Now "START" will show that we are ready to start, "GOING" that the operation is under way etc. Fill in blanks in the second message like this:

 

: "RIGHT" ( - ) 5 AT ! <LCD ." right" LCD> ;

: "LEFT"  ( - ) 5 AT ! <LCD ." left " LCD> ;

: "DISTANCE" ( n - ) \ Show distance n with

                          \ 2 decimal places

S>D                    \ convert n to 32-bit double number

   14 AT !                \ use 14th position on the display

<LCD  2 .#  LCD> ;     \ format number on LCD

 

Notice that the direction left/right and distance number can be changed without using the basic "GOING" again. The words "RIGHT" "LEFT" and            "DISTANCE" write to selected areas of the LCD.

Another example-try this to get an eye-catching circular scrolling message on a small 16 character display:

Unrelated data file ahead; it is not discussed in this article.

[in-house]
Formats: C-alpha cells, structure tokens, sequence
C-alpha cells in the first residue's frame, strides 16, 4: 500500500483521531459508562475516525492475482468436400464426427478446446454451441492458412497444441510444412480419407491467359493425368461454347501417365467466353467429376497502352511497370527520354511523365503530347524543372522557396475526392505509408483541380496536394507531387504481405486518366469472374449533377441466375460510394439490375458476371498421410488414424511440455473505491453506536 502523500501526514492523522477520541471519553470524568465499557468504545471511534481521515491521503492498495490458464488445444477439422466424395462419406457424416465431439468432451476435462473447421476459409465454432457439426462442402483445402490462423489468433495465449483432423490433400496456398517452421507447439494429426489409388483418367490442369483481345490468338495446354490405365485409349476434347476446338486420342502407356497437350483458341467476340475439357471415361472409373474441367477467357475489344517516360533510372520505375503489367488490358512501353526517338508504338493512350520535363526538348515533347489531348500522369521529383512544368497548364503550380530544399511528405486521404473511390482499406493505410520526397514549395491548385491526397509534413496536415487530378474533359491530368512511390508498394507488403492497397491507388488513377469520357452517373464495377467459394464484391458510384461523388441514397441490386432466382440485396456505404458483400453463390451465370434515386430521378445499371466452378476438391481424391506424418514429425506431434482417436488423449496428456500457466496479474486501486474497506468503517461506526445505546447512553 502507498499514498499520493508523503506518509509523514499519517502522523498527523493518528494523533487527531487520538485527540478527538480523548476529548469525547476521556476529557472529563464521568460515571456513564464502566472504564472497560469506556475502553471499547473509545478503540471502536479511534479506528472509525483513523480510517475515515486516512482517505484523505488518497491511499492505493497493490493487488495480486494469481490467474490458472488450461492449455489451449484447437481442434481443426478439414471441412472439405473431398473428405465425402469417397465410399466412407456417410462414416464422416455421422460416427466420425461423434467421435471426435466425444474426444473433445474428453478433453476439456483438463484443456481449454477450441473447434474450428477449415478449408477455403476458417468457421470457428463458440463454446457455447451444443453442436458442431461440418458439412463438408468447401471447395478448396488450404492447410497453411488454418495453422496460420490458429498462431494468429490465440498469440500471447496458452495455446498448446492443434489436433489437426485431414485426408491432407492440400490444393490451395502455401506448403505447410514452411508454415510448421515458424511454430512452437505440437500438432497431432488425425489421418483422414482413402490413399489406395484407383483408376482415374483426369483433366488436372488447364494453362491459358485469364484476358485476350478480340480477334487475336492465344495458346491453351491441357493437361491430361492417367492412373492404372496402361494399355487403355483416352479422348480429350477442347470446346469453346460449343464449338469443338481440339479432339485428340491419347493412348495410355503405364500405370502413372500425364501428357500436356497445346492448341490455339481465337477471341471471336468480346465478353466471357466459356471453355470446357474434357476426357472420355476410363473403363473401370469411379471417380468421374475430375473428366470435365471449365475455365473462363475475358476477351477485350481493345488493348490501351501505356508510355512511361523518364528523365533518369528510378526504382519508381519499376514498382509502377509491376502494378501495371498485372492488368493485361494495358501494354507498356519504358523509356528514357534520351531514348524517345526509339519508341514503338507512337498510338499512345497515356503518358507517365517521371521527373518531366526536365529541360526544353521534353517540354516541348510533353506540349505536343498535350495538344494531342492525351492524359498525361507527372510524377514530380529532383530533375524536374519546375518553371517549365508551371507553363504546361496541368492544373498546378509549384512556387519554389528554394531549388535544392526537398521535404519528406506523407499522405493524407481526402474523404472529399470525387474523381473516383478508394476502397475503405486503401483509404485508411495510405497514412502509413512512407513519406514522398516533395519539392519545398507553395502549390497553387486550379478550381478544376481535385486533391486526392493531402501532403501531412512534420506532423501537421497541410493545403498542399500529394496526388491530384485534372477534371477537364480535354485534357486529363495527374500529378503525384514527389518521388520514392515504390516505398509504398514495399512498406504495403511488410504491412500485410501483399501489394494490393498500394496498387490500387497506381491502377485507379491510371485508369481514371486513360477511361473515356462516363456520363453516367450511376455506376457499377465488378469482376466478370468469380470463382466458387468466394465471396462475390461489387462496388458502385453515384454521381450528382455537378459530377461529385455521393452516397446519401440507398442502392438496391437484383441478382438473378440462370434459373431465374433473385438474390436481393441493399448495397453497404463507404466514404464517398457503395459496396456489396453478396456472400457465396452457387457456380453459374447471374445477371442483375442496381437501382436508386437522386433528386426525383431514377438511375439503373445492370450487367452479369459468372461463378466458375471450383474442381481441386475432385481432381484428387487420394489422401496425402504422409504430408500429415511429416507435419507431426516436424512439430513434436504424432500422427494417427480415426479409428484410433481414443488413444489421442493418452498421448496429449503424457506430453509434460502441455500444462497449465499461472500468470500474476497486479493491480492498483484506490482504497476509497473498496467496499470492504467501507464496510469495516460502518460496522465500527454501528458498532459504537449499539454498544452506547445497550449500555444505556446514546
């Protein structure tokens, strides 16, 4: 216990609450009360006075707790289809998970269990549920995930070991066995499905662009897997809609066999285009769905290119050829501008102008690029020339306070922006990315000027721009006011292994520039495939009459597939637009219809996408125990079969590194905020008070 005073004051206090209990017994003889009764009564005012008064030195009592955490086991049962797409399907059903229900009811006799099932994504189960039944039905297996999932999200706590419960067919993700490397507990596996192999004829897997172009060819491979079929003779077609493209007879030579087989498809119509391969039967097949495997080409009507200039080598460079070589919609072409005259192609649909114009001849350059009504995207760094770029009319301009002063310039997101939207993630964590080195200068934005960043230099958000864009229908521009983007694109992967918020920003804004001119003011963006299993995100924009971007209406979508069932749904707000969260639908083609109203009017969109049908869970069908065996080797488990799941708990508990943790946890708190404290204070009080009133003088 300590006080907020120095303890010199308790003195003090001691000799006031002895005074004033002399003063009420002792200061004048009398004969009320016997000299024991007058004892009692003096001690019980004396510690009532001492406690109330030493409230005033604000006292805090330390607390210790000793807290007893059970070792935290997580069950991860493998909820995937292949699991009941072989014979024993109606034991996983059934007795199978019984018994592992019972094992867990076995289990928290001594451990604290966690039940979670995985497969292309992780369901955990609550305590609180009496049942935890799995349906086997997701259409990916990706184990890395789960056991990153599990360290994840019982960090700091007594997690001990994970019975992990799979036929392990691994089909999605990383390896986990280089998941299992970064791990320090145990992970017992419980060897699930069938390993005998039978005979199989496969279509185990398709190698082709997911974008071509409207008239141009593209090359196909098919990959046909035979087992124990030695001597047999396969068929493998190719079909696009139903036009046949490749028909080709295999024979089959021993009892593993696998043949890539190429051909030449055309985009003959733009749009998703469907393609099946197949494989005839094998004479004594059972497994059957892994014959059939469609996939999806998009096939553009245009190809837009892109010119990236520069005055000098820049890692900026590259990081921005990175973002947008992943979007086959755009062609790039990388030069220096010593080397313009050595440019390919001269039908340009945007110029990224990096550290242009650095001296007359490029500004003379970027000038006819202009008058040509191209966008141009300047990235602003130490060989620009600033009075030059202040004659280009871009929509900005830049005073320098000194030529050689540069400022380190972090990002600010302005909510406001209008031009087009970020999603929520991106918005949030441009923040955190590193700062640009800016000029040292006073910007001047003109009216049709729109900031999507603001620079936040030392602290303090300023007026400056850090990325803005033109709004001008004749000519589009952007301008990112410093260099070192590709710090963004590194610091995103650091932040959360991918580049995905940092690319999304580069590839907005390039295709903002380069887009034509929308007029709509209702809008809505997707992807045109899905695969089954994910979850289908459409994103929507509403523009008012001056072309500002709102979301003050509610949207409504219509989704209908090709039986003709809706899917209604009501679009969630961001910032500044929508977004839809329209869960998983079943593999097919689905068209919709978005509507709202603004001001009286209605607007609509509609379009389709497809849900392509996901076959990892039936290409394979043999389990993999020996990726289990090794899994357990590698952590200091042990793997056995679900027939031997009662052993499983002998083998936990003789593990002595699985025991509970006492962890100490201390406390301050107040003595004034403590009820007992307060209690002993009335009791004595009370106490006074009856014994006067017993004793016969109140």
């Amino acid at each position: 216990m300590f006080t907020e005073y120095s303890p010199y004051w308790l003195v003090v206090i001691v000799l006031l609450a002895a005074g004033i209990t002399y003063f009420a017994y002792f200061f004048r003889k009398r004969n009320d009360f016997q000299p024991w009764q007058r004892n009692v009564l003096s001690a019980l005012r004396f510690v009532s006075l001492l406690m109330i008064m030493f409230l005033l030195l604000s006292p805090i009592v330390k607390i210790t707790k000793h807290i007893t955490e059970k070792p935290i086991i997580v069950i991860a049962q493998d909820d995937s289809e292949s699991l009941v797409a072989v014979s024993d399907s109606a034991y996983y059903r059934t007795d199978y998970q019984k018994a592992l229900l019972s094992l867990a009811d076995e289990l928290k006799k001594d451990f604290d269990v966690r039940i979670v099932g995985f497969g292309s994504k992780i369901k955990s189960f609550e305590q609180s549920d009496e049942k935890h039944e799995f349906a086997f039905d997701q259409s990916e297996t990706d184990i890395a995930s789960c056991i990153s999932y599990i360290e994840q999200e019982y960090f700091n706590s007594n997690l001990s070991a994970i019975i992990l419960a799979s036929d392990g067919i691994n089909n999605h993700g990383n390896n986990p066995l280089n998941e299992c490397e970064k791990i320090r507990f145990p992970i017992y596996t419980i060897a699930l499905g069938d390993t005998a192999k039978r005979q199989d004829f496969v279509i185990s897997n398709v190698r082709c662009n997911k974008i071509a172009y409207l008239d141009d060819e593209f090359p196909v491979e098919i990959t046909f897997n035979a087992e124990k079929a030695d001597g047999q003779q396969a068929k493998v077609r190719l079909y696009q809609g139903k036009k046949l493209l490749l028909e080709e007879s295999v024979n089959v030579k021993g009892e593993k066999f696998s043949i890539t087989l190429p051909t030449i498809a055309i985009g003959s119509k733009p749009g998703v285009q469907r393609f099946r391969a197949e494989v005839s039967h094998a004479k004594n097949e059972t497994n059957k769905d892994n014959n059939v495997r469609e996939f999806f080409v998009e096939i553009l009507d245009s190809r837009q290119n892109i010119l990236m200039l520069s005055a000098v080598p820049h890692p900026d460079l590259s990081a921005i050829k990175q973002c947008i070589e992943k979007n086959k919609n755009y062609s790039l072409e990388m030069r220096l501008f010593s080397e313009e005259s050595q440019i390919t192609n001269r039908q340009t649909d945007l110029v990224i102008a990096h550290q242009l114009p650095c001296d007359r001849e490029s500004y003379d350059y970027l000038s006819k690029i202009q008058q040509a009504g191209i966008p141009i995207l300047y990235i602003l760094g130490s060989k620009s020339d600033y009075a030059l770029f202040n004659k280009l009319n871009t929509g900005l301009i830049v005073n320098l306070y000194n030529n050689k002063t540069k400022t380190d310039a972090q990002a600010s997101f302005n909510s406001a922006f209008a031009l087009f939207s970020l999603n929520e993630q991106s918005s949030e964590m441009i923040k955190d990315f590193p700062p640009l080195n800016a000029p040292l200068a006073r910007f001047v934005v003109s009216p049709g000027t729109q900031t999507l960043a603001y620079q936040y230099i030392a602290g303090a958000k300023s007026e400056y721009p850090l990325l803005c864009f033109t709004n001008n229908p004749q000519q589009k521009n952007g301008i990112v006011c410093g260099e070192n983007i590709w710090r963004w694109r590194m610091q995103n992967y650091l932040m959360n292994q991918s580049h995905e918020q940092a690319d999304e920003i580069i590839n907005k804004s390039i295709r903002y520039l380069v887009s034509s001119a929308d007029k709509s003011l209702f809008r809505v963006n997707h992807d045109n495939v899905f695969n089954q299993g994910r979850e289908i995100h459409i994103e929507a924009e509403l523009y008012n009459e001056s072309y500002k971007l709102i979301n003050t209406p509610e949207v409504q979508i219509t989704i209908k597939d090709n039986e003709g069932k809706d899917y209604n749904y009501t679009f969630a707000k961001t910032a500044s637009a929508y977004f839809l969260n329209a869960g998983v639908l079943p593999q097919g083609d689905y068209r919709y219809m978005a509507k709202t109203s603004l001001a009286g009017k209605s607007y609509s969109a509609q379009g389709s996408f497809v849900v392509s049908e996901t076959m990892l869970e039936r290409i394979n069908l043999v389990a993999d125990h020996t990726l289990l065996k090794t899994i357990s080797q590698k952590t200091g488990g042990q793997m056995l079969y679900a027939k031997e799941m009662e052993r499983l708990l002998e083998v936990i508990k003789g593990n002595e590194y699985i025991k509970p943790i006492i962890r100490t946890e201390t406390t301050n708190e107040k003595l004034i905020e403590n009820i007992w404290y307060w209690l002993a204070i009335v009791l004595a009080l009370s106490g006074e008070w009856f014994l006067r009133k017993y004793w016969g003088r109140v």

: "MESSAGE" ( - )
   ." This message is longer than the display " ;
: ADVERT ( - ) \ Demo of circular scrolling message
   0AT <LCD "MESSAGE" LCD>
   BEGIN 40 0 DO SHIFT 400 MS LOOP KEY?
   UNTIL ; \ stop on any key

MORE THAN ONE LCD

Multiple Alphanumeric LCDs

Multiple Alphanumeric LCDs
Click the diagram for more detail, or to save a copy:
1. in Internet Explorer right click on the picture and select "Save Target as..."
2. in Netscape double-click the picture to open the file, then under "File" select the "Save As" option.


Up to 8 alphanumeric LCDs can be driven from the TDS2020F, a different enable signal is needed for each, but all other lines are common.

 

q       Decode address lines A1, A2 and A3 (pin numbers a12, a11 and a10) using a 74HC238 3-to-8 line decoder with positive going outputs.

q       Enable the decoder IC at with signal CS81C0 from the TDS2020F.

q       Feed the 8 decoded outputs to the E pins of the different LCDs.

 

The content of the variable #LCD determines which of the 8 LCDs will be affected by the LCD control words. This is initialised to 0 at power-up and can be set in the range 0 to 7. For example a value of 0 directs commands to an LCD at address 81C0, a value of 1 to 81C2, a value of 2 to 81C4 etc.